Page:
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BEST IN PHYSICS (IMAGING): Abdominal CT with Three K-Edge Contrast Materials Using a Whole-Body Photon-Counting Scanner: Initial Results of a Large Animal Experiment

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M Lakshmanan

M Lakshmanan*, R Symons , T Cork , C Davies-Venn , K Rice , A Malayeri , V Sandfort , D Bluemke , A Pourmorteza , National Institutes of Health Clinical Center, Bethesda, MD


WE-FG-207B-1 (Wednesday, August 3, 2016) 1:45 PM - 3:45 PM Room: 207B

To demonstrate the feasibility of in vivo three-material decomposition techniques using photon-counting CT (PCCT) with possible advantage of resolving arterial and venous flow of an organ simultaneously.

Abdominal PCCT scans were acquired using a prototype whole-body PCCT with four energy thresholds (25/50/75/90keV) in a canine. Bismuth subsalicylate (60 mg) was administered orally one day prior to scanning. Immediately prior to CT scan, gadoteric acid (60 ml, Dotarem, Guerbet) was intravenously injected, followed in ten minutes by a 20mL injection of iodinated contrast (iopamidol 370 mg/mL, Bracco). Scans were acquired every ~20 seconds, starting from the time of iodine injection. Linear material decomposition was performed using the least mean squares method to create concentration maps of iodine, gadolinium, and bismuth. The method was calibrated to vials with known concentrations of materials placed next to the animal. The accuracy of this method was tested on vials with known concentrations.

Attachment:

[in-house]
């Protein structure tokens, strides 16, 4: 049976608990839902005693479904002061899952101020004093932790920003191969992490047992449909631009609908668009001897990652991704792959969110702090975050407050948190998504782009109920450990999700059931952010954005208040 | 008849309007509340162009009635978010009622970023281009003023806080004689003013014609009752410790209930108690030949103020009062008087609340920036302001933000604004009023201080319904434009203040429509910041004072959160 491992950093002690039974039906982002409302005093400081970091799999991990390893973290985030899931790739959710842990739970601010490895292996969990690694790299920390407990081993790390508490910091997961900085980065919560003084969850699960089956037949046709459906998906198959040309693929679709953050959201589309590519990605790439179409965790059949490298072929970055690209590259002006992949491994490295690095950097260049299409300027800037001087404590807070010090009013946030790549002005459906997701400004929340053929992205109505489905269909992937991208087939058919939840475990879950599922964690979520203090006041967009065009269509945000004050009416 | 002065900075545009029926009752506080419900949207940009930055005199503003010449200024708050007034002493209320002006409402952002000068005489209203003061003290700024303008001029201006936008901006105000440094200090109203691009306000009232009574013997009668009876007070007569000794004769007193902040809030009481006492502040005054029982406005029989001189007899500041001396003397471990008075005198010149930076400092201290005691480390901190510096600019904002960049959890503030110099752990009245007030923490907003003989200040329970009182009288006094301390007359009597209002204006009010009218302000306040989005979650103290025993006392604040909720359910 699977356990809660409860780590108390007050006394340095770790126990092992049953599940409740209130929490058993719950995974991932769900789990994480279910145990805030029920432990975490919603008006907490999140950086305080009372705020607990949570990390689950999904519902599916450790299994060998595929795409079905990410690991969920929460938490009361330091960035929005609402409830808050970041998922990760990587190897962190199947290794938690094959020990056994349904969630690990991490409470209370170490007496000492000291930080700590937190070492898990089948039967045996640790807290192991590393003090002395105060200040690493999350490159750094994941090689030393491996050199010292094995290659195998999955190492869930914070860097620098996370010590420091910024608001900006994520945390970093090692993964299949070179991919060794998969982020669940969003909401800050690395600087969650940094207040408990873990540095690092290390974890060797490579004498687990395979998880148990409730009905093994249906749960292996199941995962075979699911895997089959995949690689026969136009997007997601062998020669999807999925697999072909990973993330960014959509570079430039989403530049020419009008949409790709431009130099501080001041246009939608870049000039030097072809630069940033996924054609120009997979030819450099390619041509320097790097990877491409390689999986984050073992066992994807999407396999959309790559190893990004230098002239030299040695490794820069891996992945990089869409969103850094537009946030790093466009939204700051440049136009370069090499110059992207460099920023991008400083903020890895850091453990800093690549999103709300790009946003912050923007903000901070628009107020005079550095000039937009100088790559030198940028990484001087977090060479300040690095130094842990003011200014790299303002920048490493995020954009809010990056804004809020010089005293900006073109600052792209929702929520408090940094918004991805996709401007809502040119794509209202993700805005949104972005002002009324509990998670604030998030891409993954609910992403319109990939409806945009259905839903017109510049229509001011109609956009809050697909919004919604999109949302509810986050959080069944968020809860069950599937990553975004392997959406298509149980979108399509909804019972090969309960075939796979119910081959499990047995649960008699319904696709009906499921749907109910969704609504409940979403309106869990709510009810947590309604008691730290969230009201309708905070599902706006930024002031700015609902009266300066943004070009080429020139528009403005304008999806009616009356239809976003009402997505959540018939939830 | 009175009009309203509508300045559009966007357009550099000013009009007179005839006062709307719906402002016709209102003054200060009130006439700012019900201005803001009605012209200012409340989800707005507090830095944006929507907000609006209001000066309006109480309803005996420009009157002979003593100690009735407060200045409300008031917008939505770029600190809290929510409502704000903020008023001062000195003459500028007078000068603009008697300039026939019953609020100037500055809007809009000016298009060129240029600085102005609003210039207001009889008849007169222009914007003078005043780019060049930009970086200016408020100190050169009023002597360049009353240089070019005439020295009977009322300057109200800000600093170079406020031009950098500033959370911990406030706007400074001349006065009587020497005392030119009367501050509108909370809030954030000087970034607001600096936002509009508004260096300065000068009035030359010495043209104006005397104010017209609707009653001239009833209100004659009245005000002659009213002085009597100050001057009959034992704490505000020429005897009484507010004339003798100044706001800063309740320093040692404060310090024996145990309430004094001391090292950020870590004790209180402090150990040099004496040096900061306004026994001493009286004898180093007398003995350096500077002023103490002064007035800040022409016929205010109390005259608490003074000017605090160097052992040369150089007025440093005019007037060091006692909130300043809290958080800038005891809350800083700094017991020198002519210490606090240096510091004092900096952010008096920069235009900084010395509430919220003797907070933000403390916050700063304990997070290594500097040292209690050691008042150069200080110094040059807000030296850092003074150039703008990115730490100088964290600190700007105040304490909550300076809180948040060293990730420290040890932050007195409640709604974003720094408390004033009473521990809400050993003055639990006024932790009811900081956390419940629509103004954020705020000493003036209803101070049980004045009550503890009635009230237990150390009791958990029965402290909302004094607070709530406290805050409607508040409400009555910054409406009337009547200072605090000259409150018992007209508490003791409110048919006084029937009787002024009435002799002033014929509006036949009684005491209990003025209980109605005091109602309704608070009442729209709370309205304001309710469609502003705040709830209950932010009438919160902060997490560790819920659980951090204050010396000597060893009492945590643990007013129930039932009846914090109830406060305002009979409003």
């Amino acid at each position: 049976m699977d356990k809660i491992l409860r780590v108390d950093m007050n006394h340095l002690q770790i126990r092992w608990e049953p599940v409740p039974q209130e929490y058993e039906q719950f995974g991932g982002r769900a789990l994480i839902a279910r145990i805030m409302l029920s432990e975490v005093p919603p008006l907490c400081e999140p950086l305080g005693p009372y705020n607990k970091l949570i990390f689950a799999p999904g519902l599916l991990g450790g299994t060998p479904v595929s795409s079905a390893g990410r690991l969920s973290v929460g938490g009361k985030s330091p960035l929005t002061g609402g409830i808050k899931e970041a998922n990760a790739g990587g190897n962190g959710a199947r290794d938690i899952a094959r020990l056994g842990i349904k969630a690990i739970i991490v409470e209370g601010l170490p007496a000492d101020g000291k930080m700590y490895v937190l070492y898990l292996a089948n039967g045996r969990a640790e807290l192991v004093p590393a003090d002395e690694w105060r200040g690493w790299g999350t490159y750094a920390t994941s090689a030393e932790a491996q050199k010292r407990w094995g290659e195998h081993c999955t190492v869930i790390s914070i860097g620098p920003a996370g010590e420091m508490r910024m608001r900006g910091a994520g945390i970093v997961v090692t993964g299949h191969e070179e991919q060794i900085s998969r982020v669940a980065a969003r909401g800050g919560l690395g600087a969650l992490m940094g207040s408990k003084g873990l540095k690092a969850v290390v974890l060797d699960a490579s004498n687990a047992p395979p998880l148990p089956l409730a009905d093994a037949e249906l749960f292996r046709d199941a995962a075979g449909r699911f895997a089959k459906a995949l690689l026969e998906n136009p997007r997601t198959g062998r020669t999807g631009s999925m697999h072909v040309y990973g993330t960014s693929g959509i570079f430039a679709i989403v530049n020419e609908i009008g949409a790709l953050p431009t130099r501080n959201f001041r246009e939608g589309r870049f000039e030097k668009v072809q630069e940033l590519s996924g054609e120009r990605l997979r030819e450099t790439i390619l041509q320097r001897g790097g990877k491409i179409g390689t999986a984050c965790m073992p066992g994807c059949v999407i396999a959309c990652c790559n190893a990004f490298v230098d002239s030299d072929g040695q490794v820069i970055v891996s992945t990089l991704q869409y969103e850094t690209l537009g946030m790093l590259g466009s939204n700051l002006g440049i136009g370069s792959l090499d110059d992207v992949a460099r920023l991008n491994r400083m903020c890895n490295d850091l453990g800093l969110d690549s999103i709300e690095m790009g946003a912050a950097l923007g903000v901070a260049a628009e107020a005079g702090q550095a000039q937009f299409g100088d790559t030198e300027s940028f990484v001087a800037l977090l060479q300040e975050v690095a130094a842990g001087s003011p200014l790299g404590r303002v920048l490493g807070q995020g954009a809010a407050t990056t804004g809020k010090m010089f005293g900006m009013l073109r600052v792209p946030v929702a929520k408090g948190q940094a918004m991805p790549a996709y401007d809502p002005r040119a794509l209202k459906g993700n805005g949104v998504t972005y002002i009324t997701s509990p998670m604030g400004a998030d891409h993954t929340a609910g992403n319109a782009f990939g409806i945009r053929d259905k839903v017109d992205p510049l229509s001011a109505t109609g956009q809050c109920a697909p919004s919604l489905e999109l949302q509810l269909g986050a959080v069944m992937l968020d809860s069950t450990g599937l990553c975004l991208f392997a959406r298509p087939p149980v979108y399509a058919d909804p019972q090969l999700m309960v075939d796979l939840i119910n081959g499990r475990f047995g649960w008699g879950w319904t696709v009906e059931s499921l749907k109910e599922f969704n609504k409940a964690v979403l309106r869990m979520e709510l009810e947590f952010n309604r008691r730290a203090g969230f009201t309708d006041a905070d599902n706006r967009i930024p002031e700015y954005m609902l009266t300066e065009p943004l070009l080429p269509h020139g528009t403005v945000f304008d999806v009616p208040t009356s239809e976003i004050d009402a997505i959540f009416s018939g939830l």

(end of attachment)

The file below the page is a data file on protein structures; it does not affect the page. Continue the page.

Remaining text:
The material decomposition algorithm’s accuracy was confirmed to be within ±4mM in the test vials. In the animal, we could estimate the concentration of gadolinium in delayed-enhanced phase (10 minutes post-injection) in the abdomen. We could follow the wash-in and wash-out of iodine in arterial, venous, and excretory flow of the kidneys (20s, 80s, and 120s post-iodine injection) while gadolinium was present in the delayed-enhanced phase. Bismuth, which was used as a contrast agent for the gastro-intestinal tract, was easily differentiable from the other two contrast agents in the small intestine.

This study shows the feasibility of using photon-counting CT with four energy thresholds to differentiate three k-edge contrast agents in vivo. This can potentially reduce radiation dose to patients by combining arterial and venous phases into a single acquisition.

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